I hit 21 miles in 5:23 and looked forward to the beginning of the road section that would take me to the finish line. Around this point I was at an aid station stuffing my face when Allison and Brian popped up behind me. They had gotten lost as well and added about two miles which put them just behind me. Brian had also twisted his ankle and was having trouble keeping up with Allison. After a few miles of running together Brian and I let Allison go and continued on together. For her first 50 miler on a tough course, Alli was really killing it!
Bridge on the course
Brian and I ran together, running and walking, chatting away. We slowly began to overtake people who had gone out too fast or who were having issues with the heat. As we reached the exposed road that we would follow for the next 20 miles to the finish it was easy to see that many runners were not acclimated to the conditions. Thankfully Brian and I both love to run in the heat and sun!
Take me home country road
We enjoyed wonderful views such as some goats taking a dump, an old folks home painted pink like Barbie's Malibu mansion, and a wiener dog that chased us down the road a ways. There were also lots of Amish horses and buggies, lifted trucks, and very large dogs chained outside of very small trailers. It was very obvious that we were in the deep countryside.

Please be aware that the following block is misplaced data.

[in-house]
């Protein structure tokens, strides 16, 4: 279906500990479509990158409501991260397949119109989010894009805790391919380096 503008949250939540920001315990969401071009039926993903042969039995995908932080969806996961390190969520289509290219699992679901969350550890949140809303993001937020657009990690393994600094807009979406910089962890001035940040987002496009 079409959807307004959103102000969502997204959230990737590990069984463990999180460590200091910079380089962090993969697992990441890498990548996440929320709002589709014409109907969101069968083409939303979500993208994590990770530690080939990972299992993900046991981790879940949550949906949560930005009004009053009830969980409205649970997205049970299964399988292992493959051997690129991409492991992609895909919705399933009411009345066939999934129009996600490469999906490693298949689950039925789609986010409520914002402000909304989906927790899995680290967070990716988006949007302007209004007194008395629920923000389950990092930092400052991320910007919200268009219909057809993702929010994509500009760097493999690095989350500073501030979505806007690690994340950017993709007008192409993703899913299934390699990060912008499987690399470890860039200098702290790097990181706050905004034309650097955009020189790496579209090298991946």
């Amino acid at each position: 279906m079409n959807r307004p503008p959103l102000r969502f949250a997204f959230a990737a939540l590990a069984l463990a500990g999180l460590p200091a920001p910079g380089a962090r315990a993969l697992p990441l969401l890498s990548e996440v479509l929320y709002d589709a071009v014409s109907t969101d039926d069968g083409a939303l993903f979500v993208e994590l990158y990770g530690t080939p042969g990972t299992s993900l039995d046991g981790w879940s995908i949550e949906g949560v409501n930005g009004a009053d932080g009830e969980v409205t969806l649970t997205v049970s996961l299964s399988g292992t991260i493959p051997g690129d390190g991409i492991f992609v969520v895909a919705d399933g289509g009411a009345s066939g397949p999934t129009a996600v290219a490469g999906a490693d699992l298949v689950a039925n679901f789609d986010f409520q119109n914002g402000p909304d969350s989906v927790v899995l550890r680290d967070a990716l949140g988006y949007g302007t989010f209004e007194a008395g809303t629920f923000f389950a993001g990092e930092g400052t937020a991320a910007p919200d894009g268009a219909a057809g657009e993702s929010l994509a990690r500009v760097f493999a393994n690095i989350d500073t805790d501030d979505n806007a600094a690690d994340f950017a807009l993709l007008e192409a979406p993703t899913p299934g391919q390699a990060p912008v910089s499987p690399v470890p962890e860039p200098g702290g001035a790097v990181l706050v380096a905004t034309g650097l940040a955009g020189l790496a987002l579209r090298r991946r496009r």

Allison at Barbie's Dream House
If memory serves me I reached the marathon point in roughly 7 hours. I was feeling fairly certain that I would be racing cutoffs for the 14 hour finish. But as Brian and I counted down the miles we began to pick up the pace. A couple runners joined us on the push to the finish. I had met Dave the night before and Murray recognized me from this blog! It was really neat to run with two new friends for awhile! Brian's friend, Tom, joined us as a pacer for the last 10 or so miles and we really began to push. A mile from the finish I saw Shane waiting at the top of a hill. We took off together with Brian and Tom at our heels. And, just like last year, runners were directed up and over a furrowed hill to a tractor lane rather than running down the driveway to the farm.
As I ran down the tractor lane I pushed as hard as I could. My Garmin was long dead by this point so I have no idea what my pace was but I'm pretty sure I would be proud. I crossed the line in 12:44:52 and was awarded my medal and my rolling pin. This was also the first time I negative split an ultra. First half in roughly 7 hours, second half in approximately 5:44!
After that it was time to eat before Shane and I headed to the airport for my girls' trip to Disney. No rest for the wicked in this house!
Crossing the finish line
I had to wait four entire days to get home and see my medal and rolling pin again. But now I have finally assembled the final product of three years of toil in the hot August sun!
All three years' medals prior to disassembly
Now all three medal pieces rest together on a marble rolling pin seated atop a wooden base. In about six weeks an inscribed plaque with all three years and my finish times will arrive to be affixed to the base. I have to say it feels really good to have this one checked off the bucket list!